Thomas Hughes, Blade's Center Outside, commented the team's technique for Block 18 in the NSL Discussion Forum when the NSL News mentioned it for the first time. This happened in July 2004 when the NSL-TV posted round five of the SSL May meet. The sequence included Block 18 (18-A-12). Blade scored 14 points in time and a 15.3 meet average.

Hughes had good reasons to apply a technique, which is theoretically slower compared to the technique used by the top teams in the world: "We did this technique because of the experience level of the team when we first started, we were thinking of changing the technique but now our times are almost as fast as the faster technique but the catch is a lot more guaranteed. Above a 19 avg though I think it needs to be changed, we will see what happens next year!!"

    Chief Judge Judy Celaya at the USPA Nationals 2011
Eric Heinsheimer has also been judging side by side with Judy Celaya at the Shamrock Showdown and then again at the USPA Nationals 2011. He will be back as a judge for the Shamrock Showdown 2012.

The IPC Meeting functions similarly compared to USPA and other federations. Committees with expert members prepare proposals, which are then usually approved by the General Assembly. Trude Sviggum is currently the Chair of the IPC Formation Skydiving Committee, and she supports the rule change. She knows the sport very well as a current member of the Norwegian national 4way team in the female category, Polaris, and she also won silver medals for Norway at the World Meet 2003 in Gap, France.

She has other experienced competitors in her committee. Philippe Schorno from France is a 3-time 4way world champion in the 80s and 90s. Eric Heinsheimer still owns the 8way world record for a single round and the highest average that the Golden Knights posted at the World Meet 1997 in Turkey. Sven Ibens was an original Hayabusa member and still trains and competes with Thunder. Jeremie Rollett is a reigning Aerodyne Aerokart 4way world champion and the national manager of the French Formation Skydiving teams. Rainer "Exi" Hoenle from Germany, Sara Sacchet from Italy and Mark Szulmayer from Australia complete the committee's lineup. The NSL News will follow up with the results of the meeting.

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Elsinore Equinox's round nine, see video    

Arizona Blade did not score above the 19 average level before attending the NSL Championship 2004. The 18.5 average at the USPA Championship 2004 included a score of 17 points in round eight, which included Block 18 (K-18-11). Only DeLand Majik (19) and the Golden Knights (18) scored higher in this round and used the faster technique.

Blade passed the 19 average level in November 2004 when the team posted its winning 19.9 average at the NSL Championship 2004. Hughes thought in July 2004 that it needs to be changed then. The new year brought a new team and the other Block 18 technique for Hughes. His new team, DeLand Fire, with former DeLand Majik member Gary Smith and former PD Blue members Shannon Pilcher and Ian Bobo, plus Natasha Montgomery, did not even consider using the slower technique. However, in round nine of the NSL Championship 2004, now on NSL-TV, Hughes and Arizona Blade demonstrate the advantages of the slower technique for the last time. The Blade score was 23 points for this round.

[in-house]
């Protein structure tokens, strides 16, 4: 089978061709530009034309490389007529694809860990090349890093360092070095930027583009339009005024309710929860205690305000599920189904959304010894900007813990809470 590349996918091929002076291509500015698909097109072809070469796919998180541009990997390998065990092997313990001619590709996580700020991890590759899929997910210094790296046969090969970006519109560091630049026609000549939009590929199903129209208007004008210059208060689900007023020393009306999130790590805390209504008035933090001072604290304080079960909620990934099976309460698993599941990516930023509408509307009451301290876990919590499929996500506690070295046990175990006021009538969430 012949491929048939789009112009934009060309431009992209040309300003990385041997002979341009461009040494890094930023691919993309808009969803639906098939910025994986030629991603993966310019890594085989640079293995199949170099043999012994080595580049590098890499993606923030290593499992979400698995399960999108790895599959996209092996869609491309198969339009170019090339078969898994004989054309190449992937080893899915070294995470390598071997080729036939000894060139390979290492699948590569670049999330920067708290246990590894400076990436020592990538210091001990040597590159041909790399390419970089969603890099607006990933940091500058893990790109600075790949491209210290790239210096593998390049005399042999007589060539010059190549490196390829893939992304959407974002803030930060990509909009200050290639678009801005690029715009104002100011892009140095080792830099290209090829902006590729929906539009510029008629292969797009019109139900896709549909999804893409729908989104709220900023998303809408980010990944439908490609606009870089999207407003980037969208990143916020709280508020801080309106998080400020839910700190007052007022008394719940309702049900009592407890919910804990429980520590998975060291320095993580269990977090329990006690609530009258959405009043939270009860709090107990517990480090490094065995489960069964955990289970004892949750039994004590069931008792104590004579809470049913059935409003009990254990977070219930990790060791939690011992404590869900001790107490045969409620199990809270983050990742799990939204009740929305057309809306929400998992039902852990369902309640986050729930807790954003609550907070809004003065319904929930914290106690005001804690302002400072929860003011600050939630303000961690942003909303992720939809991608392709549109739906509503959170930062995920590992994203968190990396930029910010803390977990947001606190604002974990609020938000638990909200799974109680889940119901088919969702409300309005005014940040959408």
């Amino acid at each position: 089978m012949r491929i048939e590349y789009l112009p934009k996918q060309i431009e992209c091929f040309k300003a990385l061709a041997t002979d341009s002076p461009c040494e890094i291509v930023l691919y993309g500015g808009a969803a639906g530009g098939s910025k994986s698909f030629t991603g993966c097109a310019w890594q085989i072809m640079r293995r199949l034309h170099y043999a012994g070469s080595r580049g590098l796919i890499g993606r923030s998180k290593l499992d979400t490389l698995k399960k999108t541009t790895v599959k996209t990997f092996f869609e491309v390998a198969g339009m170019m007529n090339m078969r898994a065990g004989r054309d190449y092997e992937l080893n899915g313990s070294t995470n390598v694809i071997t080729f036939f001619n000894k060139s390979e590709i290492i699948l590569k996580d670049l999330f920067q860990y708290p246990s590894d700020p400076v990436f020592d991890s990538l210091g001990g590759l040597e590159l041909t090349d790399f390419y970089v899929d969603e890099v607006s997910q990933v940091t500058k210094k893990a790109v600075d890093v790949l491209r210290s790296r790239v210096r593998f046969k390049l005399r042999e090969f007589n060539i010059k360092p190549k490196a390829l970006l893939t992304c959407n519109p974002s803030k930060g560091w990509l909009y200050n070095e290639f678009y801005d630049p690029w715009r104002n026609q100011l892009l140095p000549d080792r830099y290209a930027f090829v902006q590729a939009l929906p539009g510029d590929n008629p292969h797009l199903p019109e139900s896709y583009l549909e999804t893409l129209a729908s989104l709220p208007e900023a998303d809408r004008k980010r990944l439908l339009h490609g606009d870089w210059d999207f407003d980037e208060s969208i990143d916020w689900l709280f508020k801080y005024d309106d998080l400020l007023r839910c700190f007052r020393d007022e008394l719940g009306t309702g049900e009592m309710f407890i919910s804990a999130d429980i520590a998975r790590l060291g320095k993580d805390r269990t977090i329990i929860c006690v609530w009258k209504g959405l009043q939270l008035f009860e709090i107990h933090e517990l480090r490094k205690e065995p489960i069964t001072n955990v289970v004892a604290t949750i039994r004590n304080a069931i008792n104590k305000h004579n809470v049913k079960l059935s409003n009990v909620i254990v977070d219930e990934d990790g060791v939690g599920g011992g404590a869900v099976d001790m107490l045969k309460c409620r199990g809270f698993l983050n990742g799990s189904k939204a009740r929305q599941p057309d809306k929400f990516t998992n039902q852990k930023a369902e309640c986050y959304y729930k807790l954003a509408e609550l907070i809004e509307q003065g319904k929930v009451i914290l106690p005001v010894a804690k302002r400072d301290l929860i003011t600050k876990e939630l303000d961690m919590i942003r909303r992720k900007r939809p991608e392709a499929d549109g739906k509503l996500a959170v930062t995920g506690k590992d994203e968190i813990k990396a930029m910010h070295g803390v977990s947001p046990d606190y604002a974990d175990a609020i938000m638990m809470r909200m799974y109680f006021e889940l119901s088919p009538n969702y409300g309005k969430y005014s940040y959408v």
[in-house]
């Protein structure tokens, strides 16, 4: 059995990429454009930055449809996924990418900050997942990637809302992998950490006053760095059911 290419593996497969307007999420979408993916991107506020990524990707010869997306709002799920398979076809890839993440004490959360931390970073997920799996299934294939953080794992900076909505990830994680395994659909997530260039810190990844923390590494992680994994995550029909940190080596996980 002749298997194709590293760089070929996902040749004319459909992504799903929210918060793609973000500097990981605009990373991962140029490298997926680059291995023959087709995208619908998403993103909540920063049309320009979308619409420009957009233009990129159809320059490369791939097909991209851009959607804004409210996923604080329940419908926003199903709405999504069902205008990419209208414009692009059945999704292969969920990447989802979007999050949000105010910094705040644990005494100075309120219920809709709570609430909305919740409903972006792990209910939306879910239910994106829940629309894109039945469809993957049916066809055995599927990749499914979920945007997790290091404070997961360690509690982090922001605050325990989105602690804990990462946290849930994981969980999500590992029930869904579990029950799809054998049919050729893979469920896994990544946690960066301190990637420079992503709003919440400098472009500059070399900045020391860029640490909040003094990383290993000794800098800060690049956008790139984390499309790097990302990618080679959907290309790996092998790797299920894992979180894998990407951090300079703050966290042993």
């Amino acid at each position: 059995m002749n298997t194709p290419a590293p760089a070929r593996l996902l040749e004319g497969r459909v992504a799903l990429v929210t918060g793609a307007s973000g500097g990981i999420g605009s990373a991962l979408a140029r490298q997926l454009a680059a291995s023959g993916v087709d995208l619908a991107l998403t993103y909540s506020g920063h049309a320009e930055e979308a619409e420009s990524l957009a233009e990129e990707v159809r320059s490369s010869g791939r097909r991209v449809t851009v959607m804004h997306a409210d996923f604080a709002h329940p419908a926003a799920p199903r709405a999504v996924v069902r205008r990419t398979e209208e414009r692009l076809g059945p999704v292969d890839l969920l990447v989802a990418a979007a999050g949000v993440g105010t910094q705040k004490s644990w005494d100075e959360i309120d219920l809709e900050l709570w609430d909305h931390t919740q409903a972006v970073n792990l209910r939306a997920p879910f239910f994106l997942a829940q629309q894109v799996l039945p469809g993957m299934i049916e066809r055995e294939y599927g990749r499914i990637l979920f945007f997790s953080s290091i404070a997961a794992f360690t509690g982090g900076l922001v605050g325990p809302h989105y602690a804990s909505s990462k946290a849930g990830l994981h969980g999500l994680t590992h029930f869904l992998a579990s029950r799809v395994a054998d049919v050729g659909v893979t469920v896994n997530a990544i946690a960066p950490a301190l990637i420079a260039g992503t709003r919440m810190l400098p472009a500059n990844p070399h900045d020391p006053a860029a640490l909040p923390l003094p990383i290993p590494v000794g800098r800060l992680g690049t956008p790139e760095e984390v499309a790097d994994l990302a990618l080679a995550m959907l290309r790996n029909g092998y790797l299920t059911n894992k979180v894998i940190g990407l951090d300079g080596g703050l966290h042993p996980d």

FSC JAMMM's round nine, see video

The A Class teams did not have to deal with Block 18. Zircon - Zircon is not in the dive pool for this competition class. It was replaced by Block 18 (Ritz - Icepick) after the two random formations (H-K-19). The NSL News would like to use this opportunity to point out one again the incredibly exciting A Class competition of the NSL Championship 2004. The energy and competitiveness of the two top contenders for the gold medals, GT Airlock and FSC JAMMM, was more than enough evidence that this competition class has become a solid part of the NSL structure.

The lead in the A Class had gone back and forth between GTA and FSC throughout the first eight rounds. GT Airlock of the Georgia Skydiving League came from a devastating round eight with a score of zero points, which had given FSC JAMMM of the Florida Skydiving League the opportunity to take back the lead by one single point.

GT Airlock's round nine, see video    

Both teams had been very close to each other in rounds two, three and four after FSC JAMMM had built a three-point lead in round one. Rounds five through eight showed a very different scenario. The teams' scores had a difference of at least three points in each of these rounds. However, it evened out, and the FSL team was up by one point before round nine.

Both teams were highly foucused and concentrated going into round nine. The result was another close round. In fact, it was only the second time that the teams posted the same scores for a round. It is well worth watching these two jumps and see how FSC JAMMM works hard to defend the lead, and how GTA tries to find back the rhythm and put some great scores on the board. Both teams succeeded with their scores of ten points for the round, and FSC JAMMM carried the one-point lead into round ten. Enjoy the show, and give these two teams some credit for their great performances at the NSL Forum.

The whole round can be viewed on the NSL-TV 2004 page. Navigate to the "Archives" > "2004", and then go to "Images" > "NSL-TV". The scoring table of the NSL Championship 2004 offers the links to all jumps, as well.